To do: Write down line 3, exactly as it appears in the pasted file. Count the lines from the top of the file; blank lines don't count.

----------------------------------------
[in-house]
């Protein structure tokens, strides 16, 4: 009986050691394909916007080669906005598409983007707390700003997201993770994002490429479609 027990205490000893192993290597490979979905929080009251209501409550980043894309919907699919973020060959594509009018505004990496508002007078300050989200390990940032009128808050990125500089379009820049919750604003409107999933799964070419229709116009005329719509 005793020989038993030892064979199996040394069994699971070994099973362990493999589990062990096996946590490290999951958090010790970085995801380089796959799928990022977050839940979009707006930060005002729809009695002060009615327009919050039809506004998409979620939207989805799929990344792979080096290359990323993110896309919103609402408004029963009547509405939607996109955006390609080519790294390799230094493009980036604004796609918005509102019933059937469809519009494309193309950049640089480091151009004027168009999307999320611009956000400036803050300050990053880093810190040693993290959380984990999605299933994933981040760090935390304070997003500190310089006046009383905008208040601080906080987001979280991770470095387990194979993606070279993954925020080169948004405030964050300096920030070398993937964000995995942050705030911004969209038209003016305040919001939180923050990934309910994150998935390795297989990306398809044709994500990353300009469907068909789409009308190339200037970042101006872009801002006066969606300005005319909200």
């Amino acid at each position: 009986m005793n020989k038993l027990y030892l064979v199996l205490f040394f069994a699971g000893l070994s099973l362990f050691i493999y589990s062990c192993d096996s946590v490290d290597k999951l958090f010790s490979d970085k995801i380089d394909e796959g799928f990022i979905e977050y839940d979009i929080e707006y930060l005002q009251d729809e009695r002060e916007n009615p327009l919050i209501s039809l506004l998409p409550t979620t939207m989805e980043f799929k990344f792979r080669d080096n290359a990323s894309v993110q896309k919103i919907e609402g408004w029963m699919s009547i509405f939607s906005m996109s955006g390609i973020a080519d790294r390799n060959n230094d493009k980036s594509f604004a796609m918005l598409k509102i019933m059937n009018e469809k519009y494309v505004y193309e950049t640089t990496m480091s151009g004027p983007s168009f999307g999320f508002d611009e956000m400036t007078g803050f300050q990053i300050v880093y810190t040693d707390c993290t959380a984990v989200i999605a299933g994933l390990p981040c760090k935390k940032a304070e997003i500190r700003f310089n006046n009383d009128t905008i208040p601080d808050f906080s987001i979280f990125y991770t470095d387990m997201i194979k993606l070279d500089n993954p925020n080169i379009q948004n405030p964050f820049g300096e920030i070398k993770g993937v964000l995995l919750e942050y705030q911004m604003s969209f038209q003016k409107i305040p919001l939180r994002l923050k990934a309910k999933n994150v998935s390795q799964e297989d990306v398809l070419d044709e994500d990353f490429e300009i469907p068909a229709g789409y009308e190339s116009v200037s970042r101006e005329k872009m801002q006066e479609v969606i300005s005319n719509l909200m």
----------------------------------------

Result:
């Amino acid at each position: 009986m005793n020989k038993l027990y030892l064979v199996l205490f040394f069994a699971g000893l070994s099973l362990f050691i493999y589990s062990c192993d096996s946590v490290d290597k999951l958090f010790s490979d970085k995801i380089d394909e796959g799928f990022i979905e977050y839940d979009i929080e707006y930060l005002q009251d729809e009695r002060e916007n009615p327009l919050i209501s039809l506004l998409p409550t979620t939207m989805e980043f799929k990344f792979r080669d080096n290359a990323s894309v993110q896309k919103i919907e609402g408004w029963m699919s009547i509405f939607s906005m996109s955006g390609i973020a080519d790294r390799n060959n230094d493009k980036s594509f604004a796609m918005l598409k509102i019933m059937n009018e469809k519009y494309v505004y193309e950049t640089t990496m480091s151009g004027p983007s168009f999307g999320f508002d611009e956000m400036t007078g803050f300050q990053i300050v880093y810190t040693d707390c993290t959380a984990v989200i999605a299933g994933l390990p981040c760090k935390k940032a304070e997003i500190r700003f310089n006046n009383d009128t905008i208040p601080d808050f906080s987001i979280f990125y991770t470095d387990m997201i194979k993606l070279d500089n993954p925020n080169i379009q948004n405030p964050f820049g300096e920030i070398k993770g993937v964000l995995l919750e942050y705030q911004m604003s969209f038209q003016k409107i305040p919001l939180r994002l923050k990934a309910k999933n994150v998935s390795q799964e297989d990306v398809l070419d044709e994500d990353f490429e300009i469907p068909a229709g789409y009308e190339s116009v200037s970042r101006e005329k872009m801002q006066e479609v969606i300005s005319n719509l909200m």